The Housing Industry Association (HIA) released its quarterly economic and industry outlook report, which found that building approvals had fallen by 15.2 per cent in the first three months of 2019.
Earlier this year, the association had predicted that building activity would continue on its downward slide over the next two years unless migration policy was further tightened.
According to HIA’s estimates, there were around 225,900 new homes that started getting built in 2018, up 4.4 per cent over the previous year, with data from the Australian Bureau of Statistics (ABS) showing that $68.7 billion worth of work on new homes was completed last year.
In light of first quarter figures, the HIA is projected a further 11 per cent drop in building approvals throughout the remainder of 2019.
It forecasts building approvals to decrease to around 184,500 in 2019, 180,000 in 2020, and 183,500 in 2021.
HIA chief economist Tim Reardon said: “Preliminary data suggests that the housing market has adjusted from a strong annualised rate of home building of around 220,000 homes per year this time last year, to around 183,000 at the start of 2019.”
He added that the association had anticipated that the correction to new home building activity would take two years, as opposed to just six months.
“Market confidence fell away in the later part of 2018 as dwelling prices corrected, adversely impacting all segments of the market. Investors and owner-occupiers are delaying purchase decisions, and foreign investment has also fallen dramatically due to a range of government restrictions,” Mr Reardon said.
The chief economist noted that, at the beginning of this year, it was expected that a strong national economy would offset the housing downturn.
“These hopes fell away as GDP slowed,” Mr Reardon said.
He also expressed concern that if the Reserve Bank of Australia waits for a deterioration in the labour market before it lowers the official cash rate, “it might be too late for the home building industry, which will adjust employment levels for this lower level of activity”.
“Unfortunately, a cut to interest rates in 2019 will not have the same positive impact on new home building as in previous cycles,” the HIA chief economist said.
Mr Reardon believes loosening the Australian Prudential Regulation Authority’s lending restrictions would be more impactful than cutting interest rates alone.
“Banks are assessing borrowing capacity against a minimum floor of a 7.25 per cent mortgage rate, and for interest-only loans to be assessed on a principal and interest basis for the term of the loan,” he noted.
HIA’s optimism remains low, with Mr Reardon saying that the impact of a slowing economy and the continued credit squeeze would continue to slow home building activity, regardless of the timing of both interest rate cuts and withdrawal of lending restrictions.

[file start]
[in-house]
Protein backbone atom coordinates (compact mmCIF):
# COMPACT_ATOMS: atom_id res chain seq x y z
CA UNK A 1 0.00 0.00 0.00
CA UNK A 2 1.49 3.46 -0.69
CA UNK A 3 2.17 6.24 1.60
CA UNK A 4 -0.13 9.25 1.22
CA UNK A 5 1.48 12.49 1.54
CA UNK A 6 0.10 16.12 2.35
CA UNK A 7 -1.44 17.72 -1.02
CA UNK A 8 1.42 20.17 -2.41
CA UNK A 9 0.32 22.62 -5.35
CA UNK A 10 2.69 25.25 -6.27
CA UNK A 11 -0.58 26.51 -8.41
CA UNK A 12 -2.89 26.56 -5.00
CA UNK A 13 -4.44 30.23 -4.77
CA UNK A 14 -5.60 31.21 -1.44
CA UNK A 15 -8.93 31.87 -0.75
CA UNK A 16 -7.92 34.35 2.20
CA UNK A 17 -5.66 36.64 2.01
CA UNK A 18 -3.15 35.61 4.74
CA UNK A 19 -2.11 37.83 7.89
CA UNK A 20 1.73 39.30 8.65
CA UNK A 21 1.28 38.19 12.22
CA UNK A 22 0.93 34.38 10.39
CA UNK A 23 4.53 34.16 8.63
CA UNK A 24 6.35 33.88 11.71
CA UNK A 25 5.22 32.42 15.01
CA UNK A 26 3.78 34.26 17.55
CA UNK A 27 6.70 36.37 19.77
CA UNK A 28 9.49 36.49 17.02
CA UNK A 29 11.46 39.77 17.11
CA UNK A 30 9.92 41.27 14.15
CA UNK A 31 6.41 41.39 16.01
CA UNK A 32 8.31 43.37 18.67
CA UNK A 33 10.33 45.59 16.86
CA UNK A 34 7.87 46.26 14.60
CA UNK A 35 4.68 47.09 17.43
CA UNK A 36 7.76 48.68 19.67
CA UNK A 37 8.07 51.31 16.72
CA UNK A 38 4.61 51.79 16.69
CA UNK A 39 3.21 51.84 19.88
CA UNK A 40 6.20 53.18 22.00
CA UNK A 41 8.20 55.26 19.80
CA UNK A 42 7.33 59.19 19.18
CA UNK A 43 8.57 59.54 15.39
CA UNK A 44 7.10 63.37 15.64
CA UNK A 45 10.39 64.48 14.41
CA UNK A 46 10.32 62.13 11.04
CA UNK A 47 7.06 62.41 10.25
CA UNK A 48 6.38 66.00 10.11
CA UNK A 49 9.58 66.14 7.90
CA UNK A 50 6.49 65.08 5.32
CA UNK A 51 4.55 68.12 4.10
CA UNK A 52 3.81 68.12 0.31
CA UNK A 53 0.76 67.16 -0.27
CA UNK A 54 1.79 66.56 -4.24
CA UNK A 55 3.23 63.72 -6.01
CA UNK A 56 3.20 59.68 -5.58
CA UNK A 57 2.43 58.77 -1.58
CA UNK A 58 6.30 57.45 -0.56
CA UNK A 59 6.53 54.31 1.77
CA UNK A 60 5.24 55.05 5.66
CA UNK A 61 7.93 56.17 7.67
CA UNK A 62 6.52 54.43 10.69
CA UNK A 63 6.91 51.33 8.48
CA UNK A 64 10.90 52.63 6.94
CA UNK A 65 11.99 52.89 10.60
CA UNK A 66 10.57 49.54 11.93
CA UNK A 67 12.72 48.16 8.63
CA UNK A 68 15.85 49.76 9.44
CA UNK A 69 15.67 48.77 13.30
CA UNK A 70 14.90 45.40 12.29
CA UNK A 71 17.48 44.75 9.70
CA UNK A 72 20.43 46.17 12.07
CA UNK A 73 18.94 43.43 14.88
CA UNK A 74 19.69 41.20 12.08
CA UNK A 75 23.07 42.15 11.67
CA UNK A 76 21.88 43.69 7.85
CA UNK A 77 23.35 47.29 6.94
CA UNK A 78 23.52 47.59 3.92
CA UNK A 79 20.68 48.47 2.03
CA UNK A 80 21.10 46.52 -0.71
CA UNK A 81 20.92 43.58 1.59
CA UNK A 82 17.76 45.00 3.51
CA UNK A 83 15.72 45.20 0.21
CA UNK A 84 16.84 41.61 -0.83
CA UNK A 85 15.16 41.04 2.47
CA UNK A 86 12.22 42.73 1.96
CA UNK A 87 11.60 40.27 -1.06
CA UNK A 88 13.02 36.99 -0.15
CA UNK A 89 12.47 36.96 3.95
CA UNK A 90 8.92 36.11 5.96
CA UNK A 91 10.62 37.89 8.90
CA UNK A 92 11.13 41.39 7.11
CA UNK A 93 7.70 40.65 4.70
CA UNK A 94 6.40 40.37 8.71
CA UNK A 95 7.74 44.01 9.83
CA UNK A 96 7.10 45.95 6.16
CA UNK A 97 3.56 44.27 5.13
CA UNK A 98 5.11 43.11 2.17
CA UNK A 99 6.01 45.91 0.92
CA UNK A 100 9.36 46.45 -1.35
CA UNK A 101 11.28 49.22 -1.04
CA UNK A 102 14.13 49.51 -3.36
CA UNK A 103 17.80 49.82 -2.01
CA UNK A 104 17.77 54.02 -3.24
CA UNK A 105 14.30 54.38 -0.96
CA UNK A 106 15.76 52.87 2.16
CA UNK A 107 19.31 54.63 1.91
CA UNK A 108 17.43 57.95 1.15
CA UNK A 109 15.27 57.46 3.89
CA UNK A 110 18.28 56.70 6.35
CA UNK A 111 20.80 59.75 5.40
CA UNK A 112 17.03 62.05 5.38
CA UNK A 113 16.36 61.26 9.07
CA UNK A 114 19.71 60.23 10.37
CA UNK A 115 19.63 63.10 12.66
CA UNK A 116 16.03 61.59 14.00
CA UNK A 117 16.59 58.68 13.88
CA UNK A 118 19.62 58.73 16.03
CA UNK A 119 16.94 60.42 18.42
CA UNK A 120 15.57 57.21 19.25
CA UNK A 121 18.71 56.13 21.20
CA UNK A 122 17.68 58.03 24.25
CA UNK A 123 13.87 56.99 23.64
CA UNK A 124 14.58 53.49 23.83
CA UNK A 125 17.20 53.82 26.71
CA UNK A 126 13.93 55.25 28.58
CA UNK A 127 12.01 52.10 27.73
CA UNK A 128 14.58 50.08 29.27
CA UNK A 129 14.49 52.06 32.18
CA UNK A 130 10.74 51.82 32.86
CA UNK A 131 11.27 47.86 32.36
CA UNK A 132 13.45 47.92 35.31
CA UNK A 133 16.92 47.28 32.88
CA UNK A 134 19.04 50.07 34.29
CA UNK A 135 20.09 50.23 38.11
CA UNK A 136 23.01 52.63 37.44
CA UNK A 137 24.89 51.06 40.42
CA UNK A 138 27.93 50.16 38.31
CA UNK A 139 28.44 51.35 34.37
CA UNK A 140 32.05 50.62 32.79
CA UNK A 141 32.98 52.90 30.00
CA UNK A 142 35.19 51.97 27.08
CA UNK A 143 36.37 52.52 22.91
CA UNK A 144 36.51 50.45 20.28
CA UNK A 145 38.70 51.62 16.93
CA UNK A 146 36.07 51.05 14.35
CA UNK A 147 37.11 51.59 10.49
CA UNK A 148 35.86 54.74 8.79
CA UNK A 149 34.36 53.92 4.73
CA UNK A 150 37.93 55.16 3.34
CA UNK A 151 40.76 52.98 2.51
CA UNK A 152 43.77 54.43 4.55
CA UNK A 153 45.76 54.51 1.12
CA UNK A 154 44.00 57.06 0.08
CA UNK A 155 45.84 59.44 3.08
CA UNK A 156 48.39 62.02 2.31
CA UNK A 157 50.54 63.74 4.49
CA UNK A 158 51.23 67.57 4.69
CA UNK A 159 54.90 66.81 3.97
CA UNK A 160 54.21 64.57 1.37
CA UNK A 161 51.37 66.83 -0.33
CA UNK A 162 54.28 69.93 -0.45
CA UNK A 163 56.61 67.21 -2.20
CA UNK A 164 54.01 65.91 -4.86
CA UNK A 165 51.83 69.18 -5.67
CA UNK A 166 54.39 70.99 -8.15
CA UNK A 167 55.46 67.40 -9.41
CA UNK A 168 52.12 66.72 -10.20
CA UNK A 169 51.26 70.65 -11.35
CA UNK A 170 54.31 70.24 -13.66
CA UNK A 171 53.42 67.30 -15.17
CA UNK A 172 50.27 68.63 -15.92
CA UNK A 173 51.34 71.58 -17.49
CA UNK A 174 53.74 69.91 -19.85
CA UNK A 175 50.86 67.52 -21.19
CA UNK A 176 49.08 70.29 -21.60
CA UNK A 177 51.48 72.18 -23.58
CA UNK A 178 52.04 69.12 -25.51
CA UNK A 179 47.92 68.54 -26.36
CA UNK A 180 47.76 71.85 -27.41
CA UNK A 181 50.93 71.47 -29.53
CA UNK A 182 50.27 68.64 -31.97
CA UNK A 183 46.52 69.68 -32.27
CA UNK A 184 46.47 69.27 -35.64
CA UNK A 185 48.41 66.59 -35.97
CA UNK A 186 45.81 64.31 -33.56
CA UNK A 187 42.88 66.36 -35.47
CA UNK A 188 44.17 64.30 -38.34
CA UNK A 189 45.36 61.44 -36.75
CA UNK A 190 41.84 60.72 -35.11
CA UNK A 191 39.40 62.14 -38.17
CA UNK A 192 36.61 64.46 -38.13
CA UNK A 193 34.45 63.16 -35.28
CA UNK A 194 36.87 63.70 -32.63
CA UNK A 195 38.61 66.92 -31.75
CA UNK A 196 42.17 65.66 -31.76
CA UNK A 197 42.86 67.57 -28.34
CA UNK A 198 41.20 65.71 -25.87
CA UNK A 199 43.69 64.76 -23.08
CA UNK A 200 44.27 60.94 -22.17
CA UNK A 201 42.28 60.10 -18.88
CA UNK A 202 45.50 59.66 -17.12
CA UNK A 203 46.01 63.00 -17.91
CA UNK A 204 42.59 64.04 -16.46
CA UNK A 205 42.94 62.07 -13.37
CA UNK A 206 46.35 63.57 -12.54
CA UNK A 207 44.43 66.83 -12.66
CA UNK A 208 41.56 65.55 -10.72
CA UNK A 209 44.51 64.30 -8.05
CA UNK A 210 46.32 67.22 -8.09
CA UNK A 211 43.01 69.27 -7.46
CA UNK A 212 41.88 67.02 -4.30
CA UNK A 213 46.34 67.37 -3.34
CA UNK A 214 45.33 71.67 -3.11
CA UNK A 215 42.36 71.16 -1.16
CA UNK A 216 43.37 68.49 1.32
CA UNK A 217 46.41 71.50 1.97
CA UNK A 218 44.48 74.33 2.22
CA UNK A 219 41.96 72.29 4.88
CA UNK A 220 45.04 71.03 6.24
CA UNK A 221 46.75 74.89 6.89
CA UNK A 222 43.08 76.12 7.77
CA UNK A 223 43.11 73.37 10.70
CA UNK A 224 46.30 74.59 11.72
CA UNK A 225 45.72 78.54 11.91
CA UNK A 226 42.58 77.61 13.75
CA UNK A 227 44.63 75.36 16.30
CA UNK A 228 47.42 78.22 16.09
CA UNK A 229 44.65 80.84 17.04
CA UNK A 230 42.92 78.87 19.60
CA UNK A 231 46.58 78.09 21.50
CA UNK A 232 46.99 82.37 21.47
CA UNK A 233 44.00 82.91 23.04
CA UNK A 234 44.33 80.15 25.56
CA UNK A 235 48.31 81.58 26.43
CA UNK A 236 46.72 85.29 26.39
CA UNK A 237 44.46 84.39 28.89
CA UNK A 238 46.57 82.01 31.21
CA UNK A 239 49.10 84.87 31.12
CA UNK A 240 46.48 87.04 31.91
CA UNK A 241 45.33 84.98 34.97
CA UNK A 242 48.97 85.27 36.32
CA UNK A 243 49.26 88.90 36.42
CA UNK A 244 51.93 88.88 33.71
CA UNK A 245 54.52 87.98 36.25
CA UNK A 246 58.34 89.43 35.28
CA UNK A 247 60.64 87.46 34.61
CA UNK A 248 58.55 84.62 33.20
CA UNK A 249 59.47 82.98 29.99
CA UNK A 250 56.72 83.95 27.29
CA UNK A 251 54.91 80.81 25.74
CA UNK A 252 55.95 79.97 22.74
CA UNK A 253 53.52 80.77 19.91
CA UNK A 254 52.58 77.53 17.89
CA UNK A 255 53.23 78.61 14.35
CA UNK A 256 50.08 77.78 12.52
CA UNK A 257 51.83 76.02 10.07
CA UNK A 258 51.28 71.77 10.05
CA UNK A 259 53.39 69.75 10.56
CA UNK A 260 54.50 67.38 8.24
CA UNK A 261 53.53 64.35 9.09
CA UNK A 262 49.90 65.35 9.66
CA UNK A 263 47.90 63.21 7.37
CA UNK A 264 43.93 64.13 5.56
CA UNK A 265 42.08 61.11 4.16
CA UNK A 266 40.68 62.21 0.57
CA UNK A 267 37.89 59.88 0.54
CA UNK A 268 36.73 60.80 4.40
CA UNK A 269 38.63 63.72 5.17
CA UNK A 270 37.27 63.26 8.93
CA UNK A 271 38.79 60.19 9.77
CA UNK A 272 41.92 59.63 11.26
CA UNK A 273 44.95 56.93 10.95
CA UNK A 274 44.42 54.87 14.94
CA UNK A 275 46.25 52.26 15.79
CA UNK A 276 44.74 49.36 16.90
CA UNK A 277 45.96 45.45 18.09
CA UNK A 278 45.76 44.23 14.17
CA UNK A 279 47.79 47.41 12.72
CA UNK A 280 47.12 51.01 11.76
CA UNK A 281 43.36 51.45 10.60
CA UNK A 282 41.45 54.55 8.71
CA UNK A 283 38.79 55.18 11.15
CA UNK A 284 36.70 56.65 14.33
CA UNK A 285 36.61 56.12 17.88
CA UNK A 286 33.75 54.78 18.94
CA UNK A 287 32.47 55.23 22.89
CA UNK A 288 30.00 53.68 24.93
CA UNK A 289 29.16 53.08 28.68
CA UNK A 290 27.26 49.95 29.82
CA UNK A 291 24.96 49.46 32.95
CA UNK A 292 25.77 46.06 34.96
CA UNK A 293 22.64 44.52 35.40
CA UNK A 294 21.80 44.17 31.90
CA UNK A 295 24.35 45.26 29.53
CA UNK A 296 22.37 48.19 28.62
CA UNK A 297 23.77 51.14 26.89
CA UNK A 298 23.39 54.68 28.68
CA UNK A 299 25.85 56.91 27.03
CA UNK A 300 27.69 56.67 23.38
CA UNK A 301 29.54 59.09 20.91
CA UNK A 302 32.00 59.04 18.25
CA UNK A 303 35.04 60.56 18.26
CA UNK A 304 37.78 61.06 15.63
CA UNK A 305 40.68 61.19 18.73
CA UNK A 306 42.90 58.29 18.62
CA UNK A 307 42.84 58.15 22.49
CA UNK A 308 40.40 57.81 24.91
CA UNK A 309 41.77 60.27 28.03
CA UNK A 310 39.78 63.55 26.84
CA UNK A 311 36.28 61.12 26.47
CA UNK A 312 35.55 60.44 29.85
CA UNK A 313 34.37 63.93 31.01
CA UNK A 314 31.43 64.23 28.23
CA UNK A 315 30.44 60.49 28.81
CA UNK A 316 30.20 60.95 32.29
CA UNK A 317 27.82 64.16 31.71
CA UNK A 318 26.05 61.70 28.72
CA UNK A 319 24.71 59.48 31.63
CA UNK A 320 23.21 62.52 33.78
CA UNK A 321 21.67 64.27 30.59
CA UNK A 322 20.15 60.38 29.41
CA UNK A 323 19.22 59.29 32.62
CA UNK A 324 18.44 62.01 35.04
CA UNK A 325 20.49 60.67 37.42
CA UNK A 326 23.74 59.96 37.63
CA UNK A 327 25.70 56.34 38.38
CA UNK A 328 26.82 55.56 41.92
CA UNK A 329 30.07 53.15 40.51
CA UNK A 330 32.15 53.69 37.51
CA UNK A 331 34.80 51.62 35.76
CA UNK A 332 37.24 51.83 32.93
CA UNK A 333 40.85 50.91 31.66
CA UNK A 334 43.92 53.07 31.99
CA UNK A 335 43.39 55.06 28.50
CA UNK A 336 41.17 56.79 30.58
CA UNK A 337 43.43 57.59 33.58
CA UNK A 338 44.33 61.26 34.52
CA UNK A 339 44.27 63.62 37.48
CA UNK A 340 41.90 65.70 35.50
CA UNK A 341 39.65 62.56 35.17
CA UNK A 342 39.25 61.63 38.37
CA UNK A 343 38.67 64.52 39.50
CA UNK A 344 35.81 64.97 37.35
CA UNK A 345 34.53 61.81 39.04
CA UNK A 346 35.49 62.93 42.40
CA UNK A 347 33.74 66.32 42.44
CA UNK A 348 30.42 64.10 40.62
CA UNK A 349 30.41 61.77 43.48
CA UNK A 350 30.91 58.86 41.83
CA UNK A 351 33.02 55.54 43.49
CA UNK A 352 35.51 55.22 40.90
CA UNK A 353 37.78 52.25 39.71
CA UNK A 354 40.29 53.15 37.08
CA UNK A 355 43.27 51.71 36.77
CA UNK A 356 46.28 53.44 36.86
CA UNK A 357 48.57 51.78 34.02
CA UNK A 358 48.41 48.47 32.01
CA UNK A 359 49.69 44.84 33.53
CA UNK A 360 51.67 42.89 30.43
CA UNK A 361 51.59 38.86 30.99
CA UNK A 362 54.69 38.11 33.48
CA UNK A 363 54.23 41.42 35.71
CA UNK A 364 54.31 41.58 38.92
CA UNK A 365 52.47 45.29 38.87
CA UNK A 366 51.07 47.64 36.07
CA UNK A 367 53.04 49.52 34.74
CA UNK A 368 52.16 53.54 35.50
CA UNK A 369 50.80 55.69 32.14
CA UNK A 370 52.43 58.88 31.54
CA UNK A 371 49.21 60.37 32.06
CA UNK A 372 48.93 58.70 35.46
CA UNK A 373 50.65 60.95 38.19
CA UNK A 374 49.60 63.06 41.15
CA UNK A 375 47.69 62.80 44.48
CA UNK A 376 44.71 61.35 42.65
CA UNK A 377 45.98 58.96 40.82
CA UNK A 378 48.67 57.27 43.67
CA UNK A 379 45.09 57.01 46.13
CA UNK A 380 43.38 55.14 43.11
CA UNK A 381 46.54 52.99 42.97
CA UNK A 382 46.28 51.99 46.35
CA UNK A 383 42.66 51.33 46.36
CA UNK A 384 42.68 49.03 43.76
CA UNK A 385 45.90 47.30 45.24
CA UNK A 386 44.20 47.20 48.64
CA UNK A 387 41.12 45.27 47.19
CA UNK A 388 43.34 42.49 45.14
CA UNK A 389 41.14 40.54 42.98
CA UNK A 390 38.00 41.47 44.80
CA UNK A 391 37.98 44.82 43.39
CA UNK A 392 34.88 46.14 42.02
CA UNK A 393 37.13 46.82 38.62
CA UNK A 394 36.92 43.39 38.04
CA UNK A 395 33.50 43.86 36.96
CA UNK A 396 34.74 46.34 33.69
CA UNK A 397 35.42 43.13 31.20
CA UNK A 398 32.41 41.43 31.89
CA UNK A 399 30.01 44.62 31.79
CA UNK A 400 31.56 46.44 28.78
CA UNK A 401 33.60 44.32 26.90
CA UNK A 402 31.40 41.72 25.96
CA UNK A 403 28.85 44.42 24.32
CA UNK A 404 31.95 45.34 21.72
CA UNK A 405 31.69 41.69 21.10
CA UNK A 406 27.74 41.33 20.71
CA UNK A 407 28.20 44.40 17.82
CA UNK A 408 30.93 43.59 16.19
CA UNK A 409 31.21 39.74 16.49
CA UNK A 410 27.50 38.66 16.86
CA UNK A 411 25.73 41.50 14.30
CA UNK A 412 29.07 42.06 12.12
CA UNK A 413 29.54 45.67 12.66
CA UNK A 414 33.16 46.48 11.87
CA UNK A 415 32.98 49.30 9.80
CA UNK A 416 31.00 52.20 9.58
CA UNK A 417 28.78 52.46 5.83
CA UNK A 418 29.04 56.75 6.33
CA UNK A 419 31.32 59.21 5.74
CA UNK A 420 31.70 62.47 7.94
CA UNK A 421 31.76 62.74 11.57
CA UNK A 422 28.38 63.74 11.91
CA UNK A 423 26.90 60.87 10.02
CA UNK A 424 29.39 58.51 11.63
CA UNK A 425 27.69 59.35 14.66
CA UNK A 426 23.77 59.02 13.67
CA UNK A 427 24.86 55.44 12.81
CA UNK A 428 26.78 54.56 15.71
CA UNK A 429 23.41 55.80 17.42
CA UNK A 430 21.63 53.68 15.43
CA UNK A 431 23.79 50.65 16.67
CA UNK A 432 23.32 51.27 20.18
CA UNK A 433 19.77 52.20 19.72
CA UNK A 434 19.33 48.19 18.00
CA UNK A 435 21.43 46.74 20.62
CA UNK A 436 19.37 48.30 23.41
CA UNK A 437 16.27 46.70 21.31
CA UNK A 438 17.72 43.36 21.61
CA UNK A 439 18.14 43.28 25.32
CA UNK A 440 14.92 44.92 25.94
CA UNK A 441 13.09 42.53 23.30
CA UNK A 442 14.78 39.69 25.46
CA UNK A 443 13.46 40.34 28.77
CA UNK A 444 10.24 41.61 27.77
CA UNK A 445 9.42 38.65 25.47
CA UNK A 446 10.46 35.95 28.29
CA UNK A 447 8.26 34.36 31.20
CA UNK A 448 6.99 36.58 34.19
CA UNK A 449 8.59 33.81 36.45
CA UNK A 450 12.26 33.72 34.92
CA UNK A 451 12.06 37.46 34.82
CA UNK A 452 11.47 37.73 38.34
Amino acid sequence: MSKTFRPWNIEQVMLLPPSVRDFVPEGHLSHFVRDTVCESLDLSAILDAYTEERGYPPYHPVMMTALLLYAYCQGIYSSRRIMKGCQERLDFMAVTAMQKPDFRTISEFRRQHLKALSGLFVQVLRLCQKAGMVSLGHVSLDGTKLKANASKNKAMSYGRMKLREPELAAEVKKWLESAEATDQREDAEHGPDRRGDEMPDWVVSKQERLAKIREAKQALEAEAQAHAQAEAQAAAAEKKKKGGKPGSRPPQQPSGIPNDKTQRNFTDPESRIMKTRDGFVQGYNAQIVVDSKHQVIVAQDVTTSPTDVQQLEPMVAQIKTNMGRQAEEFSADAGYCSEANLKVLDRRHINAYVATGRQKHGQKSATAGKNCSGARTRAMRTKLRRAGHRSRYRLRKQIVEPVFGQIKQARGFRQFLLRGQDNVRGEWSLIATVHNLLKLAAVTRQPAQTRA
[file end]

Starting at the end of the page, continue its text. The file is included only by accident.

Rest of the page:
“As a consequence, there is a need to downgrade our expectations of the speed of the current downturn in the housing market further,” the chief economist concluded.
Earlier this week, the HIA expressed concern that lending for the purchase or construction of new homes in March had dropped to its lowest level since September 2013.
ABS statistics showed that loan commitments for the purchase or construction of new homes had fallen by 19.4 per cent from the figure recorded in July 2017.
Lending to owner-occupiers purchasing or funding the construction of new homes in the three months to March 2019 fell in all states, when compared with the previous quarter, with NSW down by 23.6 per cent, Victoria by 18.8 per cent, Western Australia by 17.8 per cent, Queensland by 15.6 per cent, Tasmania by 12.7 per cent and South Australia by 10.1 per cent.
HIA managing director Graham Wolfe last month also warned against the government’s proposal to cap skilled migration to Australia from 190,000 to 160,000 in 2019-20, saying that it will be particularly harmful to the housing industry.
He noted that the housing industry is “more vulnerable to skill shortages than many other industry sectors”. This is due to “an ageing labour force, the physical nature of work, the ongoing demand for new housing and the often cyclical nature of activity”.
“Skilled worker visas have for many years allowed people trained and experienced in other countries to enter Australia and work for an approved business that sponsors the worker. This approach fails to recognise that trade contractors have always operated their own business,” Mr Wolfe said.
“The current visa models simply don’t suit the housing industry’s long-accepted approach to doing business, which relies heavily on the efficient and affordable model of independent contracting.”
As such, in the lead up to the federal election on Saturday (18 May), the HIA called on political parties to remove the caps and limits that exist on skilled and business migration categories and to introduce a new visa category for skilled workers that can operate as a trade contractor independent of a single employer.
[Related: Dwelling approvals take a 27% dive]
Tas Bindi is the features editor on the mortgage titles and writes about the mortgage industry, macroeconomics, fintech, financial regulation, and market trends.
Prior to joining Momentum Media, Tas wrote for business and technology titles such as ZDNet, TechRepublic, Startup Daily, and Dynamic Business.